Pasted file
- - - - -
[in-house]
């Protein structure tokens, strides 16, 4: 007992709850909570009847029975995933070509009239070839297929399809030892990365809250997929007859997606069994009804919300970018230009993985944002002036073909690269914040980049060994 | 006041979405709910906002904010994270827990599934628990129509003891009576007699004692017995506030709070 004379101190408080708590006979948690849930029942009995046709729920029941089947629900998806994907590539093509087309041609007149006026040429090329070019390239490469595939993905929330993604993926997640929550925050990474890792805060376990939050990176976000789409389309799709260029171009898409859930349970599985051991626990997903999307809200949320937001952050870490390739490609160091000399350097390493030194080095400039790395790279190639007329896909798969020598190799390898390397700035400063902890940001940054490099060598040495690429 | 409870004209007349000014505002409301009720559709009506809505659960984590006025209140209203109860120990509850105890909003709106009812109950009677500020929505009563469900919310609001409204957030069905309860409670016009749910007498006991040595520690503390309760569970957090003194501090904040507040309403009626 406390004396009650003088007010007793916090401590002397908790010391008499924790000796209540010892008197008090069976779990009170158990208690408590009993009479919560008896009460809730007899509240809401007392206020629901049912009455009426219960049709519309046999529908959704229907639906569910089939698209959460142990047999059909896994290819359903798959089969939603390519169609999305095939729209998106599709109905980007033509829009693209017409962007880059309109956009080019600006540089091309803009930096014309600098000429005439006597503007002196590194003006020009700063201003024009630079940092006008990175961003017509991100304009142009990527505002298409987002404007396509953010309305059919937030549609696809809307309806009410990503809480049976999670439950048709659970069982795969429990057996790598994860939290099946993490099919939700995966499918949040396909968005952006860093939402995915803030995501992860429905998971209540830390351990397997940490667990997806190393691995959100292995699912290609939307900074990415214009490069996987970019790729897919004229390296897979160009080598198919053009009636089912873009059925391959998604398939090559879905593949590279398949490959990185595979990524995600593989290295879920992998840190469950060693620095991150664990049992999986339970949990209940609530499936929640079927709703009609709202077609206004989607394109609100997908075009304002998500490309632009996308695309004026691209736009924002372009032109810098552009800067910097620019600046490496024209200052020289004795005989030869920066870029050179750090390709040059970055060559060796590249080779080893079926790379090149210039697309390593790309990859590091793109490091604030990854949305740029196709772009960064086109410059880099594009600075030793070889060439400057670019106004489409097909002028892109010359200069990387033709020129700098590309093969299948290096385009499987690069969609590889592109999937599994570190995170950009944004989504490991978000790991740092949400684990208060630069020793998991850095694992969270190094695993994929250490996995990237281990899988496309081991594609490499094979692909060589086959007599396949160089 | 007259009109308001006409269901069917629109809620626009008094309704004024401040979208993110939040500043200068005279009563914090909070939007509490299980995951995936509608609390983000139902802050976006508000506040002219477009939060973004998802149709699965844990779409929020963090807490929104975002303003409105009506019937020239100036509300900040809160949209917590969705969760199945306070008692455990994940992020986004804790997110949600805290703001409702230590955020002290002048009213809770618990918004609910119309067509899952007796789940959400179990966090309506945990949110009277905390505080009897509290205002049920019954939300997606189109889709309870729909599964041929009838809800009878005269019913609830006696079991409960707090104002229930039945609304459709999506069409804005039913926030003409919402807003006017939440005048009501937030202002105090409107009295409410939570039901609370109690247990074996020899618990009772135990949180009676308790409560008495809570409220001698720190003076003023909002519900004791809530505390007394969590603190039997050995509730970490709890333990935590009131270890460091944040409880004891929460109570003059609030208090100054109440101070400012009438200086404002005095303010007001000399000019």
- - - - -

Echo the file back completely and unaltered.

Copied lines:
[in-house]
């Protein structure tokens, strides 16, 4: 007992709850909570009847029975995933070509009239070839297929399809030892990365809250997929007859997606069994009804919300970018230009993985944002002036073909690269914040980049060994 | 006041979405709910906002904010994270827990599934628990129509003891009576007699004692017995506030709070 004379101190408080708590006979948690849930029942009995046709729920029941089947629900998806994907590539093509087309041609007149006026040429090329070019390239490469595939993905929330993604993926997640929550925050990474890792805060376990939050990176976000789409389309799709260029171009898409859930349970599985051991626990997903999307809200949320937001952050870490390739490609160091000399350097390493030194080095400039790395790279190639007329896909798969020598190799390898390397700035400063902890940001940054490099060598040495690429 | 409870004209007349000014505002409301009720559709009506809505659960984590006025209140209203109860120990509850105890909003709106009812109950009677500020929505009563469900919310609001409204957030069905309860409670016009749910007498006991040595520690503390309760569970957090003194501090904040507040309403009626 406390004396009650003088007010007793916090401590002397908790010391008499924790000796209540010892008197008090069976779990009170158990208690408590009993009479919560008896009460809730007899509240809401007392206020629901049912009455009426219960049709519309046999529908959704229907639906569910089939698209959460142990047999059909896994290819359903798959089969939603390519169609999305095939729209998106599709109905980007033509829009693209017409962007880059309109956009080019600006540089091309803009930096014309600098000429005439006597503007002196590194003006020009700063201003024009630079940092006008990175961003017509991100304009142009990527505002298409987002404007396509953010309305059919937030549609696809809307309806009410990503809480049976999670439950048709659970069982795969429990057996790598994860939290099946993490099919939700995966499918949040396909968005952006860093939402995915803030995501992860429905998971209540830390351990397997940490667990997806190393691995959100292995699912290609939307900074990415214009490069996987970019790729897919004229390296897979160009080598198919053009009636089912873009059925391959998604398939090559879905593949590279398949490959990185595979990524995600593989290295879920992998840190469950060693620095991150664990049992999986339970949990209940609530499936929640079927709703009609709202077609206004989607394109609100997908075009304002998500490309632009996308695309004026691209736009924002372009032109810098552009800067910097620019600046490496024209200052020289004795005989030869920066870029050179750090390709040059970055060559060796590249080779080893079926790379090149210039697309390593790309990859590091793109490091604030990854949305740029196709772009960064086109410059880099594009600075030793070889060439400057670019106004489409097909002028892109010359200069990387033709020129700098590309093969299948290096385009499987690069969609590889592109999937599994570190995170950009944004989504490991978000790991740092949400684990208060630069020793998991850095694992969270190094695993994929250490996995990237281990899988496309081991594609490499094979692909060589086959007599396949160089 | 007259009109308001006409269901069917629109809620626009008094309704004024401040979208993110939040500043200068005279009563914090909070939007509490299980995951995936509608609390983000139902802050976006508000506040002219477009939060973004998802149709699965844990779409929020963090807490929104975002303003409105009506019937020239100036509300900040809160949209917590969705969760199945306070008692455990994940992020986004804790997110949600805290703001409702230590955020002290002048009213809770618990918004609910119309067509899952007796789940959400179990966090309506945990949110009277905390505080009897509290205002049920019954939300997606189109889709309870729909599964041929009838809800009878005269019913609830006696079991409960707090104002229930039945609304459709999506069409804005039913926030003409919402807003006017939440005048009501937030202002105090409107009295409410939570039901609370109690247990074996020899618990009772135990949180009676308790409560008495809570409220001698720190003076003023909002519900004791809530505390007394969590603190039997050995509730970490709890333990935590009131270890460091944040409880004891929460109570003059609030208090100054109440101070400012009438200086404002005095303010007001000399000019």